R-22 or R-410 refrigerant?

I am replacing my NG furnace and air conditioner.
I noticed that many manufacturers of air conditioners give a choice between R-22 and R-410A.
Which one would be best suited for a new installation? Why aren't they all switching over to R-410A?
Thanks
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Walter
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Which is best? It depends, but higher efficiencies can be obtained with R-410A Which to buy? R-22 will be around for a long time yet. If all you need is a lower efficiency unit, R-22 is fine. At this point I would not be afraid to go with either R-22 or R-410A. Buy the one that best suits your requirements. Greg
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Five years ago when faced with the same decision I chose R-22 because it was tried and true and R-410A was still too new for my liking. Now if I were in the same position I would go with R-410A.
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"They all" will HAVE to (switch) in a few years. Many may be trying to get rid of the R22 units they have in stock so they are offereing them. I'm not saying there AREN'T any companies out there, but I don't know of one that doesn't manufacture BOTH R22 and R410A. Most offer either at the same price. Right now, you could go with either. One thing I would insist on: Make sure they replace the lineset. No since of having a new outdoor unit (condenser) and a new indoor coil (evaporator) and have the two attached by an old linset that may be contaminated. They are changing the inside AND the outside unit aren't they?
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R-22 has years of proven service, and plenty of guys and gals wh o can service them.
410A has major problems with absorbing moisture from the air into the refrigerant sytem.
I'd go with the old proven R-22.
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Christopher A. Young
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No offence, Chris, but please give me some facts on that statement.
How can a sealed system "absorb moisture from the air"?
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Dr. Hardcrab wrote:

Osmosis?
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Happens when the system is opened for service.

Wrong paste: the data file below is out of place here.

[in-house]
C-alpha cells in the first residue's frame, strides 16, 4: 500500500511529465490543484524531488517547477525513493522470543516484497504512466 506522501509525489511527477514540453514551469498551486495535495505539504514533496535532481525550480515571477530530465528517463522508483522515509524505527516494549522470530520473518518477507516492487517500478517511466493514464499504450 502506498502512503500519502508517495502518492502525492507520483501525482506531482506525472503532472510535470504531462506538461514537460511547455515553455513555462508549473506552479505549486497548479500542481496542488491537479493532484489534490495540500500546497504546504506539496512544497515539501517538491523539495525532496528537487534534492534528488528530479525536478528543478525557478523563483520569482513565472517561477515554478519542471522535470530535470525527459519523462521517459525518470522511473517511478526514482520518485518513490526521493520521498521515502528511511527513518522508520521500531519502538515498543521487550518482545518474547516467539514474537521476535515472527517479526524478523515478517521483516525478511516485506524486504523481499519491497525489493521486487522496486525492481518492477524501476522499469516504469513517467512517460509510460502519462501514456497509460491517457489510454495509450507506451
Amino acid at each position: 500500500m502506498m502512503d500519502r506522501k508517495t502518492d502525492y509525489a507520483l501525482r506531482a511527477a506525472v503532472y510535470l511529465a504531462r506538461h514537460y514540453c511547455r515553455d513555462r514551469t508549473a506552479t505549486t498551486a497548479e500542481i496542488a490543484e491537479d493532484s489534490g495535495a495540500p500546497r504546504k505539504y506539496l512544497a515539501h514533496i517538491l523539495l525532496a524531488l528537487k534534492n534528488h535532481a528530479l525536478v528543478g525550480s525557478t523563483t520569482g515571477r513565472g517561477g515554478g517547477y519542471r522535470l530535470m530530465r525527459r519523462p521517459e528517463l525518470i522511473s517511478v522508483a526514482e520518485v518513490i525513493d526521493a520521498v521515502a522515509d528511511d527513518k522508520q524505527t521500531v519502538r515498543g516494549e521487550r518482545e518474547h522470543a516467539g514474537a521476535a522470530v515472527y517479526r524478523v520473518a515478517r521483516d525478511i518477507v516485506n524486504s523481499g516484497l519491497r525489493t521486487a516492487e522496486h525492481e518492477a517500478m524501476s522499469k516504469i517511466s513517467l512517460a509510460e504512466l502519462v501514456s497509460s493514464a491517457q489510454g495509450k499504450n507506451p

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Christopher A. Young
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O.K.
One of the complaints (which is unfounded) about R410A is that it operates under a much higher pressure than R22. When the system is off, it's not uncommon for the pressure of a 410 system to be at around 160 PSI.
Explain how air can get INTO the system when it is "opened for service".....

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wrote

If I recall, I carry a vacuum pump for that very problem! Greg
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wrote

;-]
I know. I wasn't tryin' to give stormy a hard time. I was just trying to knock down some of these "fears" about R410A.
Would I rather use R22? You betcha! But R410 is not as bad as everyone says it is and whether they like it or not, it's here to stay!!!
I don't think there was anything wrong with R22 and they should have left it alone. But politics are politics.....
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I've heard that the POE lubricant is very highly hygroscropic. And that it's almost impossible to get the moisture out of POE, even with filter dryer change.
Or, so I've heard. Perhaps others have found differently.
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Christopher A. Young
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That's what they make vacuum pumps for.....
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I don't have an online source. But I've been told that POE won't let go of the water, even with a vac pump.
OTOH, I hear some odd stuff. Worth what I paid for the advice, eh?
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It happens.....;-]
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Replacing a condensing unit. Or replacing evaporator. Copper tubing is cut, and air enters the lines. With humidity. Humidity absorbs into POE oil, and remains.
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